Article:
Still why the issue of women's ordination in this document? Why, to put it another way, undercut whatever good this document was intended to accomplish by creating such an unneccessary diversion? After all, everyone knows the Vatican stands firm against the ordination of women. Why the need to repeat it here?
Either the Vatican just doesn't get it, doesn't understand how the link may be perceived, or it doesn't care, or, could it be that some folks there actually think there is a connection between priest sex abuse and the ordination of women?
On the ordination of women, the Vatican certainly seems to be unaware of the thinking of its American faithful: In a poll released in May, by the New York Times and CBS News, 59 % of American Catholics favor ordaining women; 33 percent are opposed.
I look back--far back--to the Old and New Testament, and I see Jesus frequently in the company of women even though they were marginalized in society. Social convention, evidently, didn't limit Jesus Christ. Listen to what Luke's Gospel for today's Mass (10:38-42) reports: Jesus spends some time in a village in the company of Martha and her sister, Mary, the former engaged in domestic pursuits, preparing to serve him--and complaining that Mary isn't helping her--and the latter listening to and speaking with Jesus. Jesus says:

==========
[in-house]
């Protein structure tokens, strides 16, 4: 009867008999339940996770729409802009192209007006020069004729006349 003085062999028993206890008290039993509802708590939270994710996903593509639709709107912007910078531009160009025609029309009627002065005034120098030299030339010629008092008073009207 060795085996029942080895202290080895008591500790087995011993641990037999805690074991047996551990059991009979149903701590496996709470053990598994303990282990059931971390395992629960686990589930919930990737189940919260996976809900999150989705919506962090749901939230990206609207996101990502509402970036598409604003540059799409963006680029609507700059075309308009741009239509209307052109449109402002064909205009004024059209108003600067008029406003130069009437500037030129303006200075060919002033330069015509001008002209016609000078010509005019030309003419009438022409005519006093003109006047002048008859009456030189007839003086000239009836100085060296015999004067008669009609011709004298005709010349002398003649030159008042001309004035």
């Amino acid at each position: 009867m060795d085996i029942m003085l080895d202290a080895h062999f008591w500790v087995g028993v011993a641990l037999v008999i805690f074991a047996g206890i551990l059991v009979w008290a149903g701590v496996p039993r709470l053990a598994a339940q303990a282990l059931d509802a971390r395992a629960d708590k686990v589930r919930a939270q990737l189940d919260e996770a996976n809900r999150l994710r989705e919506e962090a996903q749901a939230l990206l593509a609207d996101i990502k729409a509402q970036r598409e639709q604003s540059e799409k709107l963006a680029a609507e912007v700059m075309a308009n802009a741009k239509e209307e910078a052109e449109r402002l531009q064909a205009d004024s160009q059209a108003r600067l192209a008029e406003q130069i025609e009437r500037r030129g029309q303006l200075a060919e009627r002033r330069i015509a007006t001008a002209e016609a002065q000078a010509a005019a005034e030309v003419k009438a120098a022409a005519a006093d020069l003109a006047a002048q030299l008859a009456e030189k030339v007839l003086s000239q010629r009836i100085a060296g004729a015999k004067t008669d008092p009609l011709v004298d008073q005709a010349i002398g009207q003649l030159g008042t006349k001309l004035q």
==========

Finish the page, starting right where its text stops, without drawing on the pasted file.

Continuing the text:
"Mary has chosen the better part and it will not be taken from her."
Jesus didn't seem to have the problem with women that the organized Church leadership has today. It's odd, really, because in the early church, before the construction of formal edifices for worship, houses were churches and women were often the heads of these church houses. These women were persecuted; they were willing to die for their faith, for their willingness to show others the way. So, now, we excommunicate women--and those who aid them--as they seek to be ordained? And we label their efforts a grave delict in the same category as sex abuse?